More than 50 students were sent out across six continents to participate in WorldWide Witness this past summer, continuing to expand the program’s influence in the world.
WorldWide Witness is an internship program that gives students an opportunity to take the skills they learn in the classrooms of ACU and apply them to places in need, ultimately impacting various parts of the world for the mission of Christ. Larry Henderson, head coordinator for WorldWide Witness, was excited to share about the mission trips that took place during the summer of 2018.
“I’ve heard some great stories – stories of challenges that were met, evacuation from floods, great opportunities to work with young kids in schools, orphanages and churches,” Henderson said.
Students traveled all over the globe, participating in engineering projects, sports ministries and campus ministries.
Austin Parsons, senior biochemistry major from Abilene, worked in Honduras on a medical project. Garrett Rhoden, a recent graduate of engineering from Abilene, worked on an engineering project for a water distribution center in Latin America. Lauren Wertheim, sophomore global studies major from Abilene, was in South Africa, working with a sports ministry.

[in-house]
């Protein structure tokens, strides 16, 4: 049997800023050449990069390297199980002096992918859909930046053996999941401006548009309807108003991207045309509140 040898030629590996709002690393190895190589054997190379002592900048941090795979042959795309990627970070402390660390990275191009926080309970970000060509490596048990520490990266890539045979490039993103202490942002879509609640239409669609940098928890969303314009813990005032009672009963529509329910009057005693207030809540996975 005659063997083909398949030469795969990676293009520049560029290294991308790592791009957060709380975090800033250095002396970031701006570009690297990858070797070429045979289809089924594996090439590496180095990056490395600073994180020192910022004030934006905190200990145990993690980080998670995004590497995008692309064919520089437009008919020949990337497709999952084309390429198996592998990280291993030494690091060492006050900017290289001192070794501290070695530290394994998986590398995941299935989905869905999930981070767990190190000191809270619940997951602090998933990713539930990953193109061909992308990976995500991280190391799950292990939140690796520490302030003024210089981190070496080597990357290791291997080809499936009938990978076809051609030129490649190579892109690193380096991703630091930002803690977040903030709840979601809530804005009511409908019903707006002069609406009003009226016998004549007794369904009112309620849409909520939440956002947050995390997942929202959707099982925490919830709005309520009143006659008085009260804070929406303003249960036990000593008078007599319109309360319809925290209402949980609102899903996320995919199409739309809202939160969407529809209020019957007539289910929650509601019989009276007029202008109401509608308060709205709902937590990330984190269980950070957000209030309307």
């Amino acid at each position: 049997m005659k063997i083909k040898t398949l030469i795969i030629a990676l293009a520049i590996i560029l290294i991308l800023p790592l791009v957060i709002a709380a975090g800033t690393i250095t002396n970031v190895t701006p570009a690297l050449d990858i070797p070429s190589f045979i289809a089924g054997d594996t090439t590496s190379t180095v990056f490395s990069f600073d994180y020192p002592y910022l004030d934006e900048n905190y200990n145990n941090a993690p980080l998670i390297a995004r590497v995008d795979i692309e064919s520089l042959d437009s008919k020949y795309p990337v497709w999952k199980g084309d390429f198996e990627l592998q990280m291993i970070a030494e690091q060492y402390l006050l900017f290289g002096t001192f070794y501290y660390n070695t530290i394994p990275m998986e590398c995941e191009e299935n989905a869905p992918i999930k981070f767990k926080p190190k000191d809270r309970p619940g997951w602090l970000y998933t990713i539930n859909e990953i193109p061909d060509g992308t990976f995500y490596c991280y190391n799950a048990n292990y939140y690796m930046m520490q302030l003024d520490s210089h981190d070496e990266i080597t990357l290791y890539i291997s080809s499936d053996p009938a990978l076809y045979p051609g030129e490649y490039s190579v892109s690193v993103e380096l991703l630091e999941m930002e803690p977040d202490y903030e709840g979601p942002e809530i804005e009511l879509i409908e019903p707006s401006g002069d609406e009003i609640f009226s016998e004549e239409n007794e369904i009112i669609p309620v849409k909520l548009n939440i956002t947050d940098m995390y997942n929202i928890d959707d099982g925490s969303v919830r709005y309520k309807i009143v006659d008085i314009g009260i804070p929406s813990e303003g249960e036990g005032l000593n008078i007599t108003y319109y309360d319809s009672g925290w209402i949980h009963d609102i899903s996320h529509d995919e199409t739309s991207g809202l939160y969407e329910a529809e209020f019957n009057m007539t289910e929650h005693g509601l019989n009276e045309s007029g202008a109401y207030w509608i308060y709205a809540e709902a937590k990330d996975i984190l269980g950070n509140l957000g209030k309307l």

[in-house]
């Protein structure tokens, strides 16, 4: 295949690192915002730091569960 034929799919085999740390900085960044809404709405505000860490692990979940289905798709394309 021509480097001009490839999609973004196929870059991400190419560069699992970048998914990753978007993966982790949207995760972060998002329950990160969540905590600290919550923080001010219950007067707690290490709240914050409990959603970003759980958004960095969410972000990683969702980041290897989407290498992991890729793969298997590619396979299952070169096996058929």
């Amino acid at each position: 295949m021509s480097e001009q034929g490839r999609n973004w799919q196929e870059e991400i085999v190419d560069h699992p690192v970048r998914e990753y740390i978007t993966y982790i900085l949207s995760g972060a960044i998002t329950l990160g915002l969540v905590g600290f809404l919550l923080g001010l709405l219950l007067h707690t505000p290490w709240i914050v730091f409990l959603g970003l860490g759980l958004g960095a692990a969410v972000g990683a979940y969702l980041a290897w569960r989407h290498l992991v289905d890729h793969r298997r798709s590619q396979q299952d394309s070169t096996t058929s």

WorldWide Witness interns raise their own money to fund their missions but are given advice and resources from program directors and facilitators.
“This year, well before the end of school, the trips were fully funded,” Henderson said. “Everybody had raised all of their money. In fact, some people even raised more than they needed and ended up sharing with those that still needed fundraising, so that, overall, everyone met their goal.”
The program continues to make large strides toward growth and opportunity. In the near future, WorldWide Witness expects to open the door to more diverse areas of ministry for the various departments on campus. Henderson is in contact with former interns and correspondents in Cambodia and Japan, who are requesting interns to teach in schools and assist in new projects.
“There are some innovative things developing,” Henderson said. “We are trying to place students in areas where they will be using what they are studying in the ministries that they are doing.”